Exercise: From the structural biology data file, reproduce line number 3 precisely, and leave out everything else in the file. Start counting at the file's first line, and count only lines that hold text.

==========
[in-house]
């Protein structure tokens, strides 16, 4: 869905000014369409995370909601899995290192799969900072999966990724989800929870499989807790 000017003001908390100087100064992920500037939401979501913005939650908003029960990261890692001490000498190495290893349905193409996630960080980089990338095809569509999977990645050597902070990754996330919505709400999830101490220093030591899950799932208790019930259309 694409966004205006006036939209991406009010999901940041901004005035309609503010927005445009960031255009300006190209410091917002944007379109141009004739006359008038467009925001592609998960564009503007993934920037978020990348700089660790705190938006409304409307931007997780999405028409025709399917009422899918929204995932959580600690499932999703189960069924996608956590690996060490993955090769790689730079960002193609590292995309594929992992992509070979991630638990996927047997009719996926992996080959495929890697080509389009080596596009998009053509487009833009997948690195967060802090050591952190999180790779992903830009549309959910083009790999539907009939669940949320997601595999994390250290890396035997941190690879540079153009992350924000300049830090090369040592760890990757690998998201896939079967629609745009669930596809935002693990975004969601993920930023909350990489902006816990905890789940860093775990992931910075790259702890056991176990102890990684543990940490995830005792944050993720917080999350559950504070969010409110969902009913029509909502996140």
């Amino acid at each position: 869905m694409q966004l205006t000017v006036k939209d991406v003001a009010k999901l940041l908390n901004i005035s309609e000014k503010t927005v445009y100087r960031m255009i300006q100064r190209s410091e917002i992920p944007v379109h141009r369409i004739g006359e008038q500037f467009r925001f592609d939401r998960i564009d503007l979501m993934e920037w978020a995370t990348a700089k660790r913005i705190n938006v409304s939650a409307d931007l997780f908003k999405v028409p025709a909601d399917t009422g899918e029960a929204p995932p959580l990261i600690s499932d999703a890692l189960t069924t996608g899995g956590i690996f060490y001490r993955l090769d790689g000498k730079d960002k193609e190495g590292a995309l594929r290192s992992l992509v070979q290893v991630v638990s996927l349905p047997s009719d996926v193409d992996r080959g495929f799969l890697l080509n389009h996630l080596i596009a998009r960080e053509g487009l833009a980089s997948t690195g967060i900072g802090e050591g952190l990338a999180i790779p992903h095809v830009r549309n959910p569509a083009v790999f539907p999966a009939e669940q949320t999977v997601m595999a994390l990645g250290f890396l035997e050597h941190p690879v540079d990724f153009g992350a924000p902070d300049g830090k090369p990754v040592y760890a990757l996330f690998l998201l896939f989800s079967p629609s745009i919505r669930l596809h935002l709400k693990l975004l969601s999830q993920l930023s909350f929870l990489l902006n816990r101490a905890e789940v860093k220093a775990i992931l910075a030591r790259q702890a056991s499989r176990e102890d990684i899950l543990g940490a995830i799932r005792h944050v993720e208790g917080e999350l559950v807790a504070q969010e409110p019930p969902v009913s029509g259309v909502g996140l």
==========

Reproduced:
């Amino acid at each position: 869905m694409q966004l205006t000017v006036k939209d991406v003001a009010k999901l940041l908390n901004i005035s309609e000014k503010t927005v445009y100087r960031m255009i300006q100064r190209s410091e917002i992920p944007v379109h141009r369409i004739g006359e008038q500037f467009r925001f592609d939401r998960i564009d503007l979501m993934e920037w978020a995370t990348a700089k660790r913005i705190n938006v409304s939650a409307d931007l997780f908003k999405v028409p025709a909601d399917t009422g899918e029960a929204p995932p959580l990261i600690s499932d999703a890692l189960t069924t996608g899995g956590i690996f060490y001490r993955l090769d790689g000498k730079d960002k193609e190495g590292a995309l594929r290192s992992l992509v070979q290893v991630v638990s996927l349905p047997s009719d996926v193409d992996r080959g495929f799969l890697l080509n389009h996630l080596i596009a998009r960080e053509g487009l833009a980089s997948t690195g967060i900072g802090e050591g952190l990338a999180i790779p992903h095809v830009r549309n959910p569509a083009v790999f539907p999966a009939e669940q949320t999977v997601m595999a994390l990645g250290f890396l035997e050597h941190p690879v540079d990724f153009g992350a924000p902070d300049g830090k090369p990754v040592y760890a990757l996330f690998l998201l896939f989800s079967p629609s745009i919505r669930l596809h935002l709400k693990l975004l969601s999830q993920l930023s909350f929870l990489l902006n816990r101490a905890e789940v860093k220093a775990i992931l910075a030591r790259q702890a056991s499989r176990e102890d990684i899950l543990g940490a995830i799932r005792h944050v993720e208790g917080e999350l559950v807790a504070q969010e409110p019930p969902v009913s029509g259309v909502g996140l």